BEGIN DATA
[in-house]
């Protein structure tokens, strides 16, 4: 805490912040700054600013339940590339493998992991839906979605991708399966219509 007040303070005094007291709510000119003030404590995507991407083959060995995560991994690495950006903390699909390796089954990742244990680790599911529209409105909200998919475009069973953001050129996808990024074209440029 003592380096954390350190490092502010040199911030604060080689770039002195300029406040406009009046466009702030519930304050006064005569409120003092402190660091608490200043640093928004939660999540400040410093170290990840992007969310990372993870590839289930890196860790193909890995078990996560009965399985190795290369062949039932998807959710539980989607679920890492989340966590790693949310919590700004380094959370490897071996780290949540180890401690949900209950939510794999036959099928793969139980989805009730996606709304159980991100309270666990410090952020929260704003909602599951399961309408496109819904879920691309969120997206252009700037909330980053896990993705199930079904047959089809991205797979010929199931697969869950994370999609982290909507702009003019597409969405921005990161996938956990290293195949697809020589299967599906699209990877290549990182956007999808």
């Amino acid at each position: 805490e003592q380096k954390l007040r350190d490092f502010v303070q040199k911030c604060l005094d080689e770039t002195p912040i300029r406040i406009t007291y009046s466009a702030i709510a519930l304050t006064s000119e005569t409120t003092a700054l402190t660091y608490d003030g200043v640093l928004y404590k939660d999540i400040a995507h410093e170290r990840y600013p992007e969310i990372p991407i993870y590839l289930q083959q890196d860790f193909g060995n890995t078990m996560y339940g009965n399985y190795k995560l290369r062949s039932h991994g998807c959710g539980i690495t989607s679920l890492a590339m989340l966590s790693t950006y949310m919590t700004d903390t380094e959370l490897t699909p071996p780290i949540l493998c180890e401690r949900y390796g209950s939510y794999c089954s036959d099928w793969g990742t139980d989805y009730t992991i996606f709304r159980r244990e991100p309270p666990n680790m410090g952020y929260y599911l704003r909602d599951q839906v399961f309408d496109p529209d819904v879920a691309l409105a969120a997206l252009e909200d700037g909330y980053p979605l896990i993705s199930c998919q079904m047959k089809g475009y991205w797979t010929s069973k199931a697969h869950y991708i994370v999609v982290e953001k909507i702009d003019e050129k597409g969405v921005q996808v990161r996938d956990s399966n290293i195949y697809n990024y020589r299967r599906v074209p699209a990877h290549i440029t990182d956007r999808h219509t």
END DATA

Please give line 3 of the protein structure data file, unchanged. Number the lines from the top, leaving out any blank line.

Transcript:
């Amino acid at each position: 805490e003592q380096k954390l007040r350190d490092f502010v303070q040199k911030c604060l005094d080689e770039t002195p912040i300029r406040i406009t007291y009046s466009a702030i709510a519930l304050t006064s000119e005569t409120t003092a700054l402190t660091y608490d003030g200043v640093l928004y404590k939660d999540i400040a995507h410093e170290r990840y600013p992007e969310i990372p991407i993870y590839l289930q083959q890196d860790f193909g060995n890995t078990m996560y339940g009965n399985y190795k995560l290369r062949s039932h991994g998807c959710g539980i690495t989607s679920l890492a590339m989340l966590s790693t950006y949310m919590t700004d903390t380094e959370l490897t699909p071996p780290i949540l493998c180890e401690r949900y390796g209950s939510y794999c089954s036959d099928w793969g990742t139980d989805y009730t992991i996606f709304r159980r244990e991100p309270p666990n680790m410090g952020y929260y599911l704003r909602d599951q839906v399961f309408d496109p529209d819904v879920a691309l409105a969120a997206l252009e909200d700037g909330y980053p979605l896990i993705s199930c998919q079904m047959k089809g475009y991205w797979t010929s069973k199931a697969h869950y991708i994370v999609v982290e953001k909507i702009d003019e050129k597409g969405v921005q996808v990161r996938d956990s399966n290293i195949y697809n990024y020589r299967r599906v074209p699209a990877h290549i440029t990182d956007r999808h219509t």